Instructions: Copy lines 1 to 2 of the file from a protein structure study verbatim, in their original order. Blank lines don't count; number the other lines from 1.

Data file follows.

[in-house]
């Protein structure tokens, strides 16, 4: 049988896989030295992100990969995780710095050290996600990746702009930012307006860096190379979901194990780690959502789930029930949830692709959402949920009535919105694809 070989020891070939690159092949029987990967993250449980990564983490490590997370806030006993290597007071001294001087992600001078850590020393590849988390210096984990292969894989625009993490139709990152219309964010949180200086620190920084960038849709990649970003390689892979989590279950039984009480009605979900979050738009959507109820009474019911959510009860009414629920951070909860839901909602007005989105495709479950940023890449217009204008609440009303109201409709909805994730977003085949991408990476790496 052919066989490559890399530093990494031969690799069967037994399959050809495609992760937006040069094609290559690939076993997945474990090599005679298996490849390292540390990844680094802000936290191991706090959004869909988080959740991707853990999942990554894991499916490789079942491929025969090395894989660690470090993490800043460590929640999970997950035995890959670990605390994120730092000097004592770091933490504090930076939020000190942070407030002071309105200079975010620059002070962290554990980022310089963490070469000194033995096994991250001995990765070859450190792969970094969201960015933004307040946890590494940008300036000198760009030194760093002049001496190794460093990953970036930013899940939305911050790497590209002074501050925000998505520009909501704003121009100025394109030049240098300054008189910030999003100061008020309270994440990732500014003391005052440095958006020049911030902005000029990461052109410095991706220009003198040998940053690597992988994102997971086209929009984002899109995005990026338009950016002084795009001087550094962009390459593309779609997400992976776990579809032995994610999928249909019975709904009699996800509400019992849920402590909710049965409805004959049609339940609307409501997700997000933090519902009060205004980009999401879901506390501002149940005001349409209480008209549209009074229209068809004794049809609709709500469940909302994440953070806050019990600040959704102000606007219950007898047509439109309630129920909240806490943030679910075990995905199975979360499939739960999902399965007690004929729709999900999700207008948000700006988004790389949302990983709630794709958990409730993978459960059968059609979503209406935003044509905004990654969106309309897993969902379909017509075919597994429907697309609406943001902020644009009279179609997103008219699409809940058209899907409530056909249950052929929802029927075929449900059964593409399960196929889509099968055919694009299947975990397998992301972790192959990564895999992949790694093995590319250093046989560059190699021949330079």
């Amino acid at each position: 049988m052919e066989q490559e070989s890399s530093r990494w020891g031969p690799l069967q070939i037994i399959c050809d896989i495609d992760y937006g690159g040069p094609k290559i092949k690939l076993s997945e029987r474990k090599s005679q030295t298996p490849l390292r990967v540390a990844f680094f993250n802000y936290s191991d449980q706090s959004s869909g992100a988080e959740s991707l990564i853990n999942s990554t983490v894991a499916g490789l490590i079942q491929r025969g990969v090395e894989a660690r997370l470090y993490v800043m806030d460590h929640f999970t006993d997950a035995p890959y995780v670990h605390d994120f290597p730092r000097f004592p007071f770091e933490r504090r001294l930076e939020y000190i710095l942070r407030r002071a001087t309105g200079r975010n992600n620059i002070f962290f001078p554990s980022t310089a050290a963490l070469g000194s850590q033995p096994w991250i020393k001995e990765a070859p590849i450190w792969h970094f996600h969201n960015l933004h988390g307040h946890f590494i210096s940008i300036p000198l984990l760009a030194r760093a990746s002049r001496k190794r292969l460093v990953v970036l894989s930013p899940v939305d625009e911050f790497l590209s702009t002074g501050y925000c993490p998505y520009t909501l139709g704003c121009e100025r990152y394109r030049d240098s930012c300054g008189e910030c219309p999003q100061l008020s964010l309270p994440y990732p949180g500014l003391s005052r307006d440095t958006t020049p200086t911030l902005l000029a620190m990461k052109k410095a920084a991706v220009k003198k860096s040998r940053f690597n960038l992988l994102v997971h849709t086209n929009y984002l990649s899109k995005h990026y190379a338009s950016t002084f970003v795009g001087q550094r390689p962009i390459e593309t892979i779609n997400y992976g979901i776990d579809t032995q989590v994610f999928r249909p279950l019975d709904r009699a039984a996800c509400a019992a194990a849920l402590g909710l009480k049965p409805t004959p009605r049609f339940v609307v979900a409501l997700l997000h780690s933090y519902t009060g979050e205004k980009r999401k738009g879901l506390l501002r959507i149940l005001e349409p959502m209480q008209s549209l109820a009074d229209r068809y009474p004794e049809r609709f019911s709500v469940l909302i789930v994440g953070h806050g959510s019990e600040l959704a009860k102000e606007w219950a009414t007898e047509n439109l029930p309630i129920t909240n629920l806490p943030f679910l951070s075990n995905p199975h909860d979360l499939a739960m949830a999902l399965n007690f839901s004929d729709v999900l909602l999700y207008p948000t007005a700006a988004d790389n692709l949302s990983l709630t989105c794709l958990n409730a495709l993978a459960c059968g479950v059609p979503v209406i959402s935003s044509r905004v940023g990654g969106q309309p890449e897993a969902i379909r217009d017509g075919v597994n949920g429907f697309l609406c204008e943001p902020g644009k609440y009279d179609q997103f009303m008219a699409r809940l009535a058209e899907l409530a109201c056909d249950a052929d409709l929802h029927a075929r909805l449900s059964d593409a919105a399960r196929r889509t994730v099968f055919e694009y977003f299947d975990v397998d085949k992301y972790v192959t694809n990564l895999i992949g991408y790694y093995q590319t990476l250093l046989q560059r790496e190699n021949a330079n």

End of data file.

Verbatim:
[in-house]
């Protein structure tokens, strides 16, 4: 049988896989030295992100990969995780710095050290996600990746702009930012307006860096190379979901194990780690959502789930029930949830692709959402949920009535919105694809 070989020891070939690159092949029987990967993250449980990564983490490590997370806030006993290597007071001294001087992600001078850590020393590849988390210096984990292969894989625009993490139709990152219309964010949180200086620190920084960038849709990649970003390689892979989590279950039984009480009605979900979050738009959507109820009474019911959510009860009414629920951070909860839901909602007005989105495709479950940023890449217009204008609440009303109201409709909805994730977003085949991408990476790496 052919066989490559890399530093990494031969690799069967037994399959050809495609992760937006040069094609290559690939076993997945474990090599005679298996490849390292540390990844680094802000936290191991706090959004869909988080959740991707853990999942990554894991499916490789079942491929025969090395894989660690470090993490800043460590929640999970997950035995890959670990605390994120730092000097004592770091933490504090930076939020000190942070407030002071309105200079975010620059002070962290554990980022310089963490070469000194033995096994991250001995990765070859450190792969970094969201960015933004307040946890590494940008300036000198760009030194760093002049001496190794460093990953970036930013899940939305911050790497590209002074501050925000998505520009909501704003121009100025394109030049240098300054008189910030999003100061008020309270994440990732500014003391005052440095958006020049911030902005000029990461052109410095991706220009003198040998940053690597992988994102997971086209929009984002899109995005990026338009950016002084795009001087550094962009390459593309779609997400992976776990579809032995994610999928249909019975709904009699996800509400019992849920402590909710049965409805004959049609339940609307409501997700997000933090519902009060205004980009999401879901506390501002149940005001349409209480008209549209009074229209068809004794049809609709709500469940909302994440953070806050019990600040959704102000606007219950007898047509439109309630129920909240806490943030679910075990995905199975979360499939739960999902399965007690004929729709999900999700207008948000700006988004790389949302990983709630794709958990409730993978459960059968059609979503209406935003044509905004990654969106309309897993969902379909017509075919597994429907697309609406943001902020644009009279179609997103008219699409809940058209899907409530056909249950052929929802029927075929449900059964593409399960196929889509099968055919694009299947975990397998992301972790192959990564895999992949790694093995590319250093046989560059190699021949330079």